Native Missionaries Fear More Violence in India Amid Controversial Laws

Friday, August 18, 2006

By BosNewsLife News Center

NEW DELHI, INDIA (BosNewsLife) -- Native Christian missionaries in India say recently passed anti-conversion laws in several states have added to an atmosphere of hatred against them and will makes it more difficult to preach the Gospel of Jesus Christ, BosNewsLife learned Thursday, August 17.

"Persecution continues to rise for Christians in India, especially those living in the northern states. In Rajasthan state, the legislative assembly passed an anti-conversion bill, which was sent to the governor for final approval," said US-based Christian Aid Mission (CAM), which supports native missionaries in India.

Under the new law, punishment for both the converter and the converted is two to five years imprisonment and and/or a fine. The governor has reportedly returned the bill to the government amid fears it violates India's constitution, but local Christians remain concerned.

"Native missionaries working with a CAM-supported ministry in Rajasthan reported that, in light of the controversial bill, they are constantly questioned and accused of trying to convert Hindus through their literature distribution and street preaching," CAM told BosNewsLife.


"The ministry has been an effective witness for Christ in Rajasthan {as} after reading the literature, many people have written to the ministry to request more information," CAM added. They then have the option of enrolling in what staff members describe as "the ministry's discipleship correspondence course." CAM stressed, "Regardless of the outcome of the bill, the ministry plans to continue their Gospel work."

The Rajasthan bill is reportedly very similar to those already passed in the Indian states of Orissa, Madhya Pradesh, Gujarat and Chattisgarh. "In Madhya Pradesh, the state government passed an amendment to anti-conversion legislation, requiring clergy and prospective converts to notify authorities one month before a conversion ceremony is to take place, including the name and address of the convert, along with the date and venue of the conversion ceremony, "recalled CAM.

The penalty for failing to notify the administration is imprisonment of up to one year, a fine or both, observers said. Frequently Hindu militants have invoked the state's anti-conversion law as a means of inciting mobs against Christians or having them arrested without evidence, Indian Christians say.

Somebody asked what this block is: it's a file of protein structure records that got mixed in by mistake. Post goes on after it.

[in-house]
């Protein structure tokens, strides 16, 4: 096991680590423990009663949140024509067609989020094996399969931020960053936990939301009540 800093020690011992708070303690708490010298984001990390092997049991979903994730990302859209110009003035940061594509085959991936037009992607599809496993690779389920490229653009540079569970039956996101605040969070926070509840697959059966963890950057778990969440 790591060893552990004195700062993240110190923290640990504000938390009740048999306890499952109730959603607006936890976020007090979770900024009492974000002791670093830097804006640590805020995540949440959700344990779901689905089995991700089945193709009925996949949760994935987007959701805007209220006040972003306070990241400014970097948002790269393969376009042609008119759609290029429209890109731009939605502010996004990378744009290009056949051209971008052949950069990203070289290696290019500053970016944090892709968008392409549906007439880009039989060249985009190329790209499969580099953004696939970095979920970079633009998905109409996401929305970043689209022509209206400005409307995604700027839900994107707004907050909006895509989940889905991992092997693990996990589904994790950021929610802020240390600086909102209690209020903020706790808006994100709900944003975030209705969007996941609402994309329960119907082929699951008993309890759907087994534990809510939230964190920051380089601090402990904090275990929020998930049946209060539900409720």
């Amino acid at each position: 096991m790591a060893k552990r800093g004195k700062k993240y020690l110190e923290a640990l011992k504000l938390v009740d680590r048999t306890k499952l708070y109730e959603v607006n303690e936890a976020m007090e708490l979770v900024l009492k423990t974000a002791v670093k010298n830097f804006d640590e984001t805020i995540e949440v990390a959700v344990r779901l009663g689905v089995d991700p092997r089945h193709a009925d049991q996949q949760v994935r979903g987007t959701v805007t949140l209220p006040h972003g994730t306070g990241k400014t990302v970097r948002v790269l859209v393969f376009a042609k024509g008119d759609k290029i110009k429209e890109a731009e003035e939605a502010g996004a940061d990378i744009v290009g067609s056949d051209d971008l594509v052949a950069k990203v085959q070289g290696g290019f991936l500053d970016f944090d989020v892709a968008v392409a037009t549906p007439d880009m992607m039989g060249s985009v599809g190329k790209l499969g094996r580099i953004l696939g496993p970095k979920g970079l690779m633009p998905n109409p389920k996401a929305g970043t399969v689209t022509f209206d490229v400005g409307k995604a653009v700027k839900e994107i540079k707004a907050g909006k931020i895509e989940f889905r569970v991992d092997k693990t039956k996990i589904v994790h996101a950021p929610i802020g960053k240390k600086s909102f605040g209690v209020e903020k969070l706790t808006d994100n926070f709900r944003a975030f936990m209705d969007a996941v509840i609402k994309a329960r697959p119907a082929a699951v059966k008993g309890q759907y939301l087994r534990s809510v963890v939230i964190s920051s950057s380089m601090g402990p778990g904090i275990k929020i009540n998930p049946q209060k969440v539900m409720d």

In one of the latest incidents in Rajasthan, "Hindu fanatics" on Sunday, August 13, attacked pastors who had gone to attend a pastors’ conference at Padla village of the state's Banswada district, local Christians said.


"They abused Pastor Mathai, snatched away his mobile phone, important documents, clothes and umbrella. They then turned to Pastor Suresh Bhuria, took off his clothes, and assaulted him with an iron rod and stones," the All India Christian Council (AICC) said in a statement monitored by BosNewsLife.

"The Pastors pleaded with the assailants to be left alone, but the assailants threatened saying they would killed them if they dared to report the matter to the police. The assailants then fled the place," and the injured pastors returned home, added the AICC which represents several denominations and mission organizations.

In the state of Madhya Pradesh on Monday, August 14, a group of up to 50 supporters of the Hindu group Dharma Raksha Sena Hindu allegedly attacked Assembly of God Pastor Vinod Karsal, 50, as he visited another church leader in the area of Jabalpur to pray for him.

Karsal was reportedly later detained and held for several hours on charges of "forcible conversion." Last month in Kerala state a pastor and members of a Pentecostal Church in Kattakkada were attacked by Hindu radicals while they were attending a prayer service in the morning on July 9, AICC said. Two believers were seriously injured in the attack.

Native missionaries and pastors fear the violence will increase in India, amid anger among Hindu groups and local authorities over the spread of Christianity in several regions. The country of about 1.1 billion people is predominantly Hindu and Christians comprise less than three percent of the population. (With BosNewsLife Research and reports from India).

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